Those of us who have to work for a living and frequently change employers find ourselves dipping in to the productivity black hole that is
Creepbook for Business LinkedIn in the vague hope that some positive outcome will result from all that desperate networking.
Newflash; it never does. Buy a weekly lottery ticket instead, at least you’ll win ten bucks back once or twice a year.
If one views LinkedIn as anything more than a glorified electronic rolodex with the names and contact details of people you’ve met at work, you are setting unrealistic expectations.
That’s not to suggest that using LinkedIn to tout yourself like a truckstop hooker doesn’t pay off for some people. In fact, you can absolutely be certain that it does otherwise it would have gone the way of Pets.com long ago. Just like the infamous Nigerian “419” scam emails, despite the minuscule odds of success, the proof that the business model works is that the activity continues.
Recently I received an unsolicited connect request from someone working in an adjacent field of expertise to me. Against my better judgement, I connected and then had a follow up dialogue which resulted in the offer of a coffee meeting.
“Fine“, I thought, “not much to lose and there’s a slim chance he might be able to introduce me to my next employer“.
The gentleman was pleasant enough, clearly knowledgeable and not particularly creepy.
He told a story of a radical change in career in the last 6 months. Filling in the gaps, it looks like a redundancy cheque, a significant birthday and some professional advice had diverted him away from continuing with his current career trajectory to concentrate on becoming a recognised person of influence within his industry instead.
Quite what that meant was left somewhat opaque, but it seemed to involve being a public speaker, published author and, as I later discovered, really fucking annoying on my LinkedIn timeline.
How really fucking annoying? Regardless of the time of day, whenever I logged in to the social media website there would be some asinine comment from him on a random subject ranging from mental health to the best type of tenant to be sought for his investment property (I’m not joking).
This, it would seem, was due to advice given by a consulting firm he had paid about $15,000 to for training on how to be a recognised person of influence (not quite their wording but close enough – I’m not in the business of being sued).
A pattern was emerging with these annoying time pollutants too; he was commenting on the same half a dozen people’s content and they were doing the same back. What’s the betting they were all on the course together?
Rather than cut him off without warning, we had the following SMS exchange;
Hey, can I offer some unsolicited advice?
I think you’re being too promiscuous on LinkedIn. The video content is great but the one sentence replies to other people’s “Facebooky” posts risks diluting your brand.
I have clicked the “unfollow but remain connected” button on loads of connections due to posting volume not value.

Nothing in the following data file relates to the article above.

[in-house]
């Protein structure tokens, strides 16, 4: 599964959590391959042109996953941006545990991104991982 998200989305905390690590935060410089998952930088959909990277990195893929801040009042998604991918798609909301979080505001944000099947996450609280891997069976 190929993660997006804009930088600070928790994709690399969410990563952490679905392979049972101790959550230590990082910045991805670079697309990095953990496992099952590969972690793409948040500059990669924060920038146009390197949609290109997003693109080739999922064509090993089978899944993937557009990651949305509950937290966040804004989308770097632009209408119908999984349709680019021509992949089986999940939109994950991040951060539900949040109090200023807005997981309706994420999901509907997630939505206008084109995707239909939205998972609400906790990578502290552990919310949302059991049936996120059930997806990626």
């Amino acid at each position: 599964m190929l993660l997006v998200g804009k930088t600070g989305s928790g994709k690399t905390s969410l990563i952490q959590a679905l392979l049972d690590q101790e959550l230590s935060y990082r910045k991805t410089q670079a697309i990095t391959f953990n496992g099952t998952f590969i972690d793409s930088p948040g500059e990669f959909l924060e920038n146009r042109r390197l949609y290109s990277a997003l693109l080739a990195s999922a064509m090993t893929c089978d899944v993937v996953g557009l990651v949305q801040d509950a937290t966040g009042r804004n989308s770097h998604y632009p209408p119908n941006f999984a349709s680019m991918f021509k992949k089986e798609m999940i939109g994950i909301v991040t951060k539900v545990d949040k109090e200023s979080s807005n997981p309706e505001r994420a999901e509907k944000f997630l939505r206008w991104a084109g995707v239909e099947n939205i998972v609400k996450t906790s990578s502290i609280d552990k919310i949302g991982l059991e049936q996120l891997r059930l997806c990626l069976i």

Sorry, if that’s not welcome advice!
Thank Billy. I hear you. It’s a balancing act. To gain traction on linked in, one needs to comment and be commented on. So today, it’s part of a numbers strategy where we help each other. I don’t much like the grouping though.
A few more exchanges did nothing to dissuade him. I suspect there’s more than an element of “sunk cost bias” going on here. He’s paid his consulting fees and is desperate to see some kind of return.
I’ve seen this behaviour before.
Over the course of a couple of years in London, three separate friends and acquaintances tried to pull this water filter/supplements/storage boxes sales scam on me.
“Use your network to make money“, they would say. “I introduce you and you introduce others and they introduce their friends and we all make money“, they’d beam with a smile one normally associates with Jehovah’s Witnesses.
Except they didn’t make any money. None.
The 1995 article linked above from the former newspaper, The Independent, has a line which particularly resonates;
Unemployed graduates, freelancers and management victims of “company downsizing” are particularly likely to be tapped.
The ones I batted away in 90s London and this chump have something in common; they were recently retrenched.
Back to LinkedIn…
There are two superstars of the “influencer” variety that one just can’t shake off the timeline; Brigette Hyacinth and Oleg Vishnepolsky. They operate on very similar principles of writing an utterly crap, barely believable anecdote about some counter-intuitive act of kindness or virtue-signalling they claim to have performed and then asking their network “what do you think?“. Cue a thousand sycophantic comments demurring and cheering along.
One assumes they make money from this somehow, just like the most successful Nigerian “prince” or “government” minister requesting your bank account details did.
Everyone else though, my new best friend included, gets nothing.
Well, that’s not quite true; he got unfollowed by me today.
The Alien series of movies have a fairly formulaic ending; Sigourney or some other hero kills off the beast and settles back ready for hibernation and a journey back to a safe planet, but then we realise the alien is not quite dead and the battle recommences.
Blocking Brigette and Oleg from your LinkedIn feed is quite analogous; just when you’ve clicked the three little dots and selected “unfollow but stay connected” on whichever bastard polluted your timeline this time, another one pops up.
By the way, have you heard about these great water filters that aren’t available in the shops? It’s a great business opportunity!